The Benefits of Planting a Hedgerow
Have you ever considered planting a hedgerow? Do you know what a hedgerow is? Hedgerows can provide privacy, wildlife habitat, an abundant harvest, plus so much more. But where do you get started?
This week's blog post is all about what a hedgerow is and the benefits they provide.
Here are the benefits of hedgerows covered in the blog post:
- Serve as low-maintenance “fencing” once established.
- Support local wildlife such as birds.
- Create beneficial micro-climates and reduce watering needs.
- Provide a harvest.
- Add beauty to your homestead.
Ever since my wife and I moved to our homestead I have been planting hedgerows along the boundaries of the property. Each year I have added more and counting the new hedgerows that I planted last fall/winter/spring there are approximately 570 feet of hedgerows on my homestead. Over the next 5 years I plan to expand some of these and add approximately 700 feet of additional hedgerows.
I think hedgerows can be a great addition to your homestead. What about you? Have you planted any hedgerows on your property?
Hedgerows can Provide a Harvest
One of the great benefits of a hedgerow is that they can provide you a great harvest in addition to all the other benefits. Really, this benefit is a bonus but I wanted to include it as a reminder that you can design a hedgerow using edible plants.
That picture is showing some perennial greens I harvested just the other day from one of my hedgerow. These greens include dandelions, chard (that over wintered), miners lettuce, and Pacific water leaf. It was great getting these "free" greens!
But you can also plant fruit trees, berries, and many other edible plants in your hedgerows. I think hedgerows are a great place to plant perennial vegetables, especially the ones you are unsure about but want to try out.
Hedgerows can also blend very easily into a food forest.
I'm working on establishing a new food forest that is surrounded on 2 sides by an existing large hedgerow and I'm considering planting hedgerows on the other 2 sides. This way the inside of the food forest would become a nice little sanctuary for people to visit.
It makes sense that hedgerows would blend into a food forest since hedgerows are essentially mimicking the edge of a natural forest which tends to be much denser than the interior of the forest.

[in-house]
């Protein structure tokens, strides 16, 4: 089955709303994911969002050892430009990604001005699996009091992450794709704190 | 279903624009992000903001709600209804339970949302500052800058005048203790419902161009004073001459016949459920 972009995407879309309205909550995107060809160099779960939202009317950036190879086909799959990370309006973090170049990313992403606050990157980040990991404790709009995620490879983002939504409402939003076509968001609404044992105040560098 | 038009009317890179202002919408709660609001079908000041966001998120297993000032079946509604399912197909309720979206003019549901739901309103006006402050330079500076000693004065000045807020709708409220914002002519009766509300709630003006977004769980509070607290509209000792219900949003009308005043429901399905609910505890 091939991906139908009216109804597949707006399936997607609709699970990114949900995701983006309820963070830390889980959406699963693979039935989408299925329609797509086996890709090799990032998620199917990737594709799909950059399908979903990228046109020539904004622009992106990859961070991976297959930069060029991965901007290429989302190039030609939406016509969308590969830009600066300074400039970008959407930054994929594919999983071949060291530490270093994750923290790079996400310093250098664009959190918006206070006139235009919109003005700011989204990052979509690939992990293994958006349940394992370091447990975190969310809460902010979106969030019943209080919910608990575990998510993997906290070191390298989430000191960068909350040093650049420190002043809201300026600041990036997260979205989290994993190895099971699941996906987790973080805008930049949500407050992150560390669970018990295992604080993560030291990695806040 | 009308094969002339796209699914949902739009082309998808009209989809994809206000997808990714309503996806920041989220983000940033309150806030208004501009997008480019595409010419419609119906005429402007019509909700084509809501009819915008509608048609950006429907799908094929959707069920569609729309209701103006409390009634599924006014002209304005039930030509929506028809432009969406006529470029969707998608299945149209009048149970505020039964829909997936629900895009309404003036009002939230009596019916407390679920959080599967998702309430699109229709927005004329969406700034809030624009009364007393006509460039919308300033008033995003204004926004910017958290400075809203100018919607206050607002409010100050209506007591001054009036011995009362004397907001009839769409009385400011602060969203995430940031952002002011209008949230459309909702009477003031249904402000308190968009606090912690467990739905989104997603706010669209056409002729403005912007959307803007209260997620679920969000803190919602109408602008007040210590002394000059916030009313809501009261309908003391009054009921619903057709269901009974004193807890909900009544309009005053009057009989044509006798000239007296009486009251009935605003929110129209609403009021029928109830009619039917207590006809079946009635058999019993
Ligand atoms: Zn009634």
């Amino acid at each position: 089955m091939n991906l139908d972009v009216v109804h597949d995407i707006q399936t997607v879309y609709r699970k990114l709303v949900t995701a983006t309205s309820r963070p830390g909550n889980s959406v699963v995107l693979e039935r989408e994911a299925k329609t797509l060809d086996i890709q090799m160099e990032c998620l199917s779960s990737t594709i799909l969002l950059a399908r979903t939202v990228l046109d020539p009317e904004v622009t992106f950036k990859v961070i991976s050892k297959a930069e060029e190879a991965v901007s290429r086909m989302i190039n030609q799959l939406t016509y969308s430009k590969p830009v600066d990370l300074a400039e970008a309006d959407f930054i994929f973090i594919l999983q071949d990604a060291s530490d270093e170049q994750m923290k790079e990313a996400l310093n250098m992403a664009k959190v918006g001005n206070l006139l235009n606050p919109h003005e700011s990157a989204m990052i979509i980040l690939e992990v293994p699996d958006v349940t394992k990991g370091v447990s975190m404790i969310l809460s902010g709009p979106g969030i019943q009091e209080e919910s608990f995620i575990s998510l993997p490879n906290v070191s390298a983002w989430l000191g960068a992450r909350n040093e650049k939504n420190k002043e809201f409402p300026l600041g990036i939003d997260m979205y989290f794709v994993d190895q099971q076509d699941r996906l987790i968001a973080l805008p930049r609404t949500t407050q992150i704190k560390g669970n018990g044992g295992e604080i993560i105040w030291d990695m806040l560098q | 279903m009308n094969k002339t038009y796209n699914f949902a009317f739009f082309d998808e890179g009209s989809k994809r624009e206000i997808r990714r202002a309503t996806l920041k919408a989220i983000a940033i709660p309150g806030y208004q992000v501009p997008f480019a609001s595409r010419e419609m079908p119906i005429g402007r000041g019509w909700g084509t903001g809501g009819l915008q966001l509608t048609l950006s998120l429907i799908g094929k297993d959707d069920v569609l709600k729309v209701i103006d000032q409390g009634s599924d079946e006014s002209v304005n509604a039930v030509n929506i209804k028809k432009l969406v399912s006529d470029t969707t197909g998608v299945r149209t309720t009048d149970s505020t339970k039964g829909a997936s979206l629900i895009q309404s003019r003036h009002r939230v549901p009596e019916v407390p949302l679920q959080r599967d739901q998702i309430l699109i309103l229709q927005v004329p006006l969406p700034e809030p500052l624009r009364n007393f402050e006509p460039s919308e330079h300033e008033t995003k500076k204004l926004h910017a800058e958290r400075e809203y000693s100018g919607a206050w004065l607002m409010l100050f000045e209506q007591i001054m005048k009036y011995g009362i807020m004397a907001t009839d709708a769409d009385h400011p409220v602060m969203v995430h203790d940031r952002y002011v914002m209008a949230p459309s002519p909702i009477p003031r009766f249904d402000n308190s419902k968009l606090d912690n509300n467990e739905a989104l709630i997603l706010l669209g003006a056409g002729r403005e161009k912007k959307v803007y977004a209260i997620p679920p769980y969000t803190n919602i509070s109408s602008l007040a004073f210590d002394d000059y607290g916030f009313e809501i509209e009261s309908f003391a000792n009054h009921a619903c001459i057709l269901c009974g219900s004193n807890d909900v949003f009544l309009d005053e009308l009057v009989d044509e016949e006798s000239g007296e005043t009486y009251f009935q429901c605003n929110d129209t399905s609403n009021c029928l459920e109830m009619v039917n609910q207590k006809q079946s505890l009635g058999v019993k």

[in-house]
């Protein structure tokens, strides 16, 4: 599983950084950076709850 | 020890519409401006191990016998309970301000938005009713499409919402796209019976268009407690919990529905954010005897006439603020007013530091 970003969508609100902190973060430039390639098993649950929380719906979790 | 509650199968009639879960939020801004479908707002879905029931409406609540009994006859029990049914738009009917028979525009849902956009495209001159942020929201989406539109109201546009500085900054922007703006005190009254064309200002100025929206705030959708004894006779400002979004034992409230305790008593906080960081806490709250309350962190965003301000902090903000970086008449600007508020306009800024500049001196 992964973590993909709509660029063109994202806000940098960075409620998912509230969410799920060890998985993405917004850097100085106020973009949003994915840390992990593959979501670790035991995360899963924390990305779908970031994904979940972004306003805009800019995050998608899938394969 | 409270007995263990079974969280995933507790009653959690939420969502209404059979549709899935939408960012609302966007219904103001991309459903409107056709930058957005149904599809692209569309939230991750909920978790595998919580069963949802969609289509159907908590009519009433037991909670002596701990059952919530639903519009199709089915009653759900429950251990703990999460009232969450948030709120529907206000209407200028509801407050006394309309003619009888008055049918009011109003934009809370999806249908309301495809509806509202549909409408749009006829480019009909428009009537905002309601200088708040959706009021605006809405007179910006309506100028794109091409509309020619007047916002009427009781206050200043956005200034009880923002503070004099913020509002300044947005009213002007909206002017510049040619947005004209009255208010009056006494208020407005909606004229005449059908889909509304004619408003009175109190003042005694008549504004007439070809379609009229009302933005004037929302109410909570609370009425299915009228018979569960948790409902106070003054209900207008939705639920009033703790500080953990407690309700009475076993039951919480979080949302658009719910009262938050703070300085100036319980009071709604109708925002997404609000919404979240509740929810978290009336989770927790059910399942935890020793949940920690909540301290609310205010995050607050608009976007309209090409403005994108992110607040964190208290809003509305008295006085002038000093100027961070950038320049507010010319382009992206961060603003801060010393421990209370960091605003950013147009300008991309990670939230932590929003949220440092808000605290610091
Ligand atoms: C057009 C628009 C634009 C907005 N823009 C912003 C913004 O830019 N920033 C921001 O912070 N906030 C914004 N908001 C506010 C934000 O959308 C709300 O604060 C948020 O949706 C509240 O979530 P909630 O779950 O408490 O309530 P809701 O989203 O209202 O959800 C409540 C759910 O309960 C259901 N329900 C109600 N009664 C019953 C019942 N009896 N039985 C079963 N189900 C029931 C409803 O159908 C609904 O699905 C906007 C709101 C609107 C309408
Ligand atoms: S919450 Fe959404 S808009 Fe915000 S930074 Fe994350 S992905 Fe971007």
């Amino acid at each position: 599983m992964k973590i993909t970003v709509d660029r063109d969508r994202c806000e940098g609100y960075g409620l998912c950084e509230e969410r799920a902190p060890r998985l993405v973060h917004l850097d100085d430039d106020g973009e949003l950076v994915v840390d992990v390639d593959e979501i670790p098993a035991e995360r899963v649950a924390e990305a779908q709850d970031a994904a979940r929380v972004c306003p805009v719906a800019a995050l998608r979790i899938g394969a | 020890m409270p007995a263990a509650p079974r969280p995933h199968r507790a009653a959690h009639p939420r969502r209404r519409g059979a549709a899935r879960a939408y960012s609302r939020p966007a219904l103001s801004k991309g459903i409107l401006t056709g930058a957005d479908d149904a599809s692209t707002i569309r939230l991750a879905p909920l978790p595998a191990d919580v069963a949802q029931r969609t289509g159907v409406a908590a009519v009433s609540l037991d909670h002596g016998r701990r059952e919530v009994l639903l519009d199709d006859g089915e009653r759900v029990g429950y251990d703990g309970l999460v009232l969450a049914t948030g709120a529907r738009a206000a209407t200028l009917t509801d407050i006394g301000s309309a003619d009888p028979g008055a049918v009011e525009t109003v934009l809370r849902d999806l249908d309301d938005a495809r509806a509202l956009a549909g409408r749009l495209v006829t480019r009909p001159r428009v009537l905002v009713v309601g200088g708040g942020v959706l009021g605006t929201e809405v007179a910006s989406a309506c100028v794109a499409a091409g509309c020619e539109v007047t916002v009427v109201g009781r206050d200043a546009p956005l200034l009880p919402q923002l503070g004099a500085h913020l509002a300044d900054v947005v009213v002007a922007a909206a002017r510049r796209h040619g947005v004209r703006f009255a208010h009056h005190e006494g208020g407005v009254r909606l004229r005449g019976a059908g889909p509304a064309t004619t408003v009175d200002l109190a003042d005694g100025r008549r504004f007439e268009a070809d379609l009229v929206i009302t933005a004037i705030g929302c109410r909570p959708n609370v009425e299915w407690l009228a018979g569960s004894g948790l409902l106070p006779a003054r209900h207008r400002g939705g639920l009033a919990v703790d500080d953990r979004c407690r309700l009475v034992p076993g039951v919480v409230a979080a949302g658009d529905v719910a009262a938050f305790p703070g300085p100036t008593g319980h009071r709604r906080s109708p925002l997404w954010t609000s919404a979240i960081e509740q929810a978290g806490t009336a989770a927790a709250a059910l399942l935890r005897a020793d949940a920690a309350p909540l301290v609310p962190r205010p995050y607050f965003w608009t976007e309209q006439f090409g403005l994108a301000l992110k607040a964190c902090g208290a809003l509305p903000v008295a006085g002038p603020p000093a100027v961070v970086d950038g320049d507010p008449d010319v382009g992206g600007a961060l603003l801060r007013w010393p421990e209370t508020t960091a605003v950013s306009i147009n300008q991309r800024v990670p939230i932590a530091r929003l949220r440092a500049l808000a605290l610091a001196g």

Have you added edible plants to your hedgerow(s)? Have you planted them alongside a food forest? Please share your experience in the comments.
Get Started with Hedgerows
Make sure to visit the blog post to get more information on hedgerows and how to get started.
Hedgerows really are awesome additions to a homestead. The blog post covers the basics of a hedgerow, the benefits they provide and some information on the steps to plant your own. There is also a cheat-sheet that covers some additional information including some useful questions to think through.
You can sign-up for my weekly newsletter to get the cheat-sheet.
I would love to hear what you think about hedgerows and if you have planted one on your homestead! Please leave a comment with your experience/thoughts regarding hedgerows.
Note: This post was also posted on permies.com
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I'm so pleased to have seen this article @wildhomesteading. I've never actually seen a hedgerow. Not a common sight in Australia!
I'm not a rural homesteader, simply doing my best to create flower and vegie gardens in a rented suburban property. But the idea of building structures/borders of mixtures of flowers and plants including edibles REALLY appeals. ♥︎♥︎⚖️♥︎♥︎
I'm happy that I could help introduce you to a new topic! :) They are not that common here in the United States either--well not any more. Single plant type hedges are more common but I don't really count these.
You could plant taller veggies around the edges of your garden to mimic a hedgerow. These could provide late afternoon shade and block some of the winds.
Thanks for your comment! :)